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English author and lexicographer
(1709 - 1784)
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To forget, or pretend to do so, to return a borrowed article, is the meanest sort of petty theft.
      - [Borrowing]

To go and see one druidical temple is only to see that it is nothing, for there is neither art nor power in it; and seeing one is quite enough.
      - [Seeing]

To grieve for evils is often wrong; but it is much more wrong to grieve without them. All sorrow that lasts longer than its cause is morbid, and should be shaken off as an attack of melancholy, as the forerunner of a greater evil than poverty or pain.
      - [Sorrow]

To hear complaints with patience, even when complaints are vain, is one of the duties of friendship.
      - [Complaining]

To improve the golden moment of opportunity, and catch the good that is within our reach, is the great art of life.
      - [Opportunity]

To keep your secret is wisdom; but to expect others to keep it is folly.
      - [Secrecy]

To neglect at any time preparation for death is to sleep on our post at a siege; to omit it in old age is to sleep at an attack.
      - [Death]

To paint things as they are requires a minute attention, and employs the memory rather than the fancy.
      - [Reality]

To prevent evil is the great end of government, the end for which vigilance and severity are properly employed.
      - [Government]

To purchase Heaven has gold the power?
  Can gold remove the mortal hour?
    In life can love be bought with gold?
      Are friendship's pleasures to be sold?
        No--all that's worth a wish--a thought,
          Fair virtue gives unbribed, unbought.
            Cease then on trash thy hopes to bind,
              Let nobler views engage thy mind.
      - [Wealth]

To revenge reasonable incredulity by refusing evidence, is a degree of insolence with which the world is not yet acquainted; and stubborn audacity is the last refuge of guilt.
      - [Evidence]

To set the mind above the appetites is the end of abstinence, which one of the Fathers observes to be, not a virtue, but the groundwork of a virtue.
      - [Abstinence]

To talk in public, to think in solitude, to read and to hear, to inquire and answer inquiries, is the business of the scholar.
      - [Scholarship]

To tell of disappointment and misery, to thicken the darkness of futurity, and perplex the labyrinth of uncertainty, has been always a delicious employment of the poets.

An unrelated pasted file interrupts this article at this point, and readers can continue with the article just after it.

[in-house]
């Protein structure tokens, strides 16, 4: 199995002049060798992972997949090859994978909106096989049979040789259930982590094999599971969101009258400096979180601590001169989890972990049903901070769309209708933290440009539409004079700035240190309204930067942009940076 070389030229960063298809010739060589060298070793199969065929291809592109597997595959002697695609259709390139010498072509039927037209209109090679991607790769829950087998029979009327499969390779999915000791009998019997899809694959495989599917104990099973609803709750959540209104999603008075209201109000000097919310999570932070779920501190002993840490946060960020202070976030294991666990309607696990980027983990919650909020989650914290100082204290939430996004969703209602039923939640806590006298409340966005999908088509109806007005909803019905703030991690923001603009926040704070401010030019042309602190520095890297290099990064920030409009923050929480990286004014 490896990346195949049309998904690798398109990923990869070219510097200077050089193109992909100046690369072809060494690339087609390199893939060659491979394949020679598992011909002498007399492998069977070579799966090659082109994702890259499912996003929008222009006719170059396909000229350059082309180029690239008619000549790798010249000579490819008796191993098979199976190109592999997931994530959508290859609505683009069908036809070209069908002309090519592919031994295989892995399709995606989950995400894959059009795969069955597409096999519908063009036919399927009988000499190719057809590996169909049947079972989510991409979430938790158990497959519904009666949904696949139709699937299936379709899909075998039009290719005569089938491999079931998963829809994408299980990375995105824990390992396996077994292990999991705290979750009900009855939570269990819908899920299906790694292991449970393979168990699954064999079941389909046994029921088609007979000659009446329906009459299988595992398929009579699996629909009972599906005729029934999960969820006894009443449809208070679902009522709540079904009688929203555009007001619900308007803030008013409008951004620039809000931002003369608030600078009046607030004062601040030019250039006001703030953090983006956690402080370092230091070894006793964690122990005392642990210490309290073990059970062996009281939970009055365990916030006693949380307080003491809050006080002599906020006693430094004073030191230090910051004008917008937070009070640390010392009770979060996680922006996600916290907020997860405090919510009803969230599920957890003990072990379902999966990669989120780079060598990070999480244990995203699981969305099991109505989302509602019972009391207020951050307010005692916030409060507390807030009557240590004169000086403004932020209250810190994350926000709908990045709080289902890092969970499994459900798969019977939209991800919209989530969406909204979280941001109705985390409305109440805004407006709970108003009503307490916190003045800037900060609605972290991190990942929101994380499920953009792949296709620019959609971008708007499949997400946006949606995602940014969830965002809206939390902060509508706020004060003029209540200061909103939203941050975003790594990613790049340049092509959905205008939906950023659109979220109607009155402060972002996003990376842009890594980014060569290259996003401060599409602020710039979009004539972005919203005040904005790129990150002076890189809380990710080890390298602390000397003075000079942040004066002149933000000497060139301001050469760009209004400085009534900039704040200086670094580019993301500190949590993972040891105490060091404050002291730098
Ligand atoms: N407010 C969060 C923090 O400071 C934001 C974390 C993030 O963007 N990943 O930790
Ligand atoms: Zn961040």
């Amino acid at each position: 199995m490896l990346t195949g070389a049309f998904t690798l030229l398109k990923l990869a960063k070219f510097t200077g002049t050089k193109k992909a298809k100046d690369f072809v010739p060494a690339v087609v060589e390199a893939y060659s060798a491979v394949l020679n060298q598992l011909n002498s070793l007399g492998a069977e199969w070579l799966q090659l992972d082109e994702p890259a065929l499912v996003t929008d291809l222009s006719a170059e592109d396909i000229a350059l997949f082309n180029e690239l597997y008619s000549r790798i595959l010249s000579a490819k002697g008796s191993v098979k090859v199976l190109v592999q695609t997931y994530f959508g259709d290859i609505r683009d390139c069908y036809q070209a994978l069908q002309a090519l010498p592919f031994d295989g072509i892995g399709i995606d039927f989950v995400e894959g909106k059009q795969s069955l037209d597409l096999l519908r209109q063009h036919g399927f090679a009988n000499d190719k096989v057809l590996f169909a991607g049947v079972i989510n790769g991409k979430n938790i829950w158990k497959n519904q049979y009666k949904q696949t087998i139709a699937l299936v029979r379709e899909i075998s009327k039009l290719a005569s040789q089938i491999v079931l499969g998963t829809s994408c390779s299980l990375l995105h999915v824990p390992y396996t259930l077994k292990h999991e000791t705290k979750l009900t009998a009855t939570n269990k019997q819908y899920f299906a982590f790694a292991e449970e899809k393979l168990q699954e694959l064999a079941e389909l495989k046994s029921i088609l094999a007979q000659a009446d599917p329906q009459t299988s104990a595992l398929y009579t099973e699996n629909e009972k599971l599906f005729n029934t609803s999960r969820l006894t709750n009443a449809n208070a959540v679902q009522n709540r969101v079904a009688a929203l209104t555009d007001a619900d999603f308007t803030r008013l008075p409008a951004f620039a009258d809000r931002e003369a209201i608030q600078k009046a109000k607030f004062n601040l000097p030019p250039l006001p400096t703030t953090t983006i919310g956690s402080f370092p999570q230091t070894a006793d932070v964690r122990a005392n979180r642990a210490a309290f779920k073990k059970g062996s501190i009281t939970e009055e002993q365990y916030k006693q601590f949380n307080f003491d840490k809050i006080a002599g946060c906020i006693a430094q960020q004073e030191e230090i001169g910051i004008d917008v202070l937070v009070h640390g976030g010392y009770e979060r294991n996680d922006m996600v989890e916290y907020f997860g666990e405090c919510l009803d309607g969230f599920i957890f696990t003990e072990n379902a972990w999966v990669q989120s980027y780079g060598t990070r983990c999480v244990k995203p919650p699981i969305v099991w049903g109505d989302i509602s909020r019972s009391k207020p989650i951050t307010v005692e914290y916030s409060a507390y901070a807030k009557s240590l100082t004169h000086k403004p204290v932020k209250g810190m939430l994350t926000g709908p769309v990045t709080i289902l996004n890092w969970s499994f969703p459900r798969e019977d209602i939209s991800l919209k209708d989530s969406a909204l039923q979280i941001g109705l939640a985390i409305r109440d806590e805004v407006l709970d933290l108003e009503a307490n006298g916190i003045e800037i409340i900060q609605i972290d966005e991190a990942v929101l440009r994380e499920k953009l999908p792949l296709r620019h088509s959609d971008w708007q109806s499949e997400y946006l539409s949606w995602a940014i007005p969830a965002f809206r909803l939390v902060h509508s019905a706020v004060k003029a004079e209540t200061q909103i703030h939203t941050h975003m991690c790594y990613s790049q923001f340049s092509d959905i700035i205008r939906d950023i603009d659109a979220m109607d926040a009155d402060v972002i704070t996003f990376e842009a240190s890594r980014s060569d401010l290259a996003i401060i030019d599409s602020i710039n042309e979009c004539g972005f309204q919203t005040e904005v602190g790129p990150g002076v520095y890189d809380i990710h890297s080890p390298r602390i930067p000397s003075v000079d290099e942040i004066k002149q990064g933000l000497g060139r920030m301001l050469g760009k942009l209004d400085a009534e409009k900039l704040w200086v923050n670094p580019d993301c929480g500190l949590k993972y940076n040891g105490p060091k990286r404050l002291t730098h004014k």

- [Poetry]

To tell your own secrets is generally folly, but that folly is without guilt; to communicate those with which we are intrusted is always treachery, and treachery for the most part combined with folly.
      - [Secrecy]

To-morrow's action! Can that hoary wisdom,
  Borne down with years, still dote upon to-morrow,--
    That fatal mistress of the young, the lazy,
      The coward, and the fool, condemn'd to lose
        A useless life in waiting for to-morrow,
          To gaze with longing eyes upon to-morrow,
            Till interposing death destroys the prospect!
      - [Tomorrow]

Too much vigor in the beginning of an undertaking often intercepts and prevents the steadiness and perseverance always necessary in the conduct of a complicated scheme.
      - [Perseverance]

Treating your adversary with respect is giving him an advantage to which he is not entitled.
      - [Adversaries]

True happiness consists not in the multitude of friends, but in the worth and choice.
      - [Friendship]

Truth allows no choice.
      - [Truth]

Truth has no gradations; nothing which admits of increase can be so much what it is, as truth is truth. There may be a strange thing, and a thing more strange. But if a proposition be true, there can be none more true.
      - [Truth]

Truth, such as is necessary to the reputation of life, is always found where it is honestly sought.
      - [Truth]

Unconstraint is the grace of conversation.
      - [Conversation]

Vanity is so frequently the apparent motive of advice, that we, for the most part, summon our powers to oppose it without any very accurate inquiry whether it is right.
      - [Advice]

Want of tenderness is want of parts, and is no less a proof of stupidity than depravity.
      - [Tenderness]

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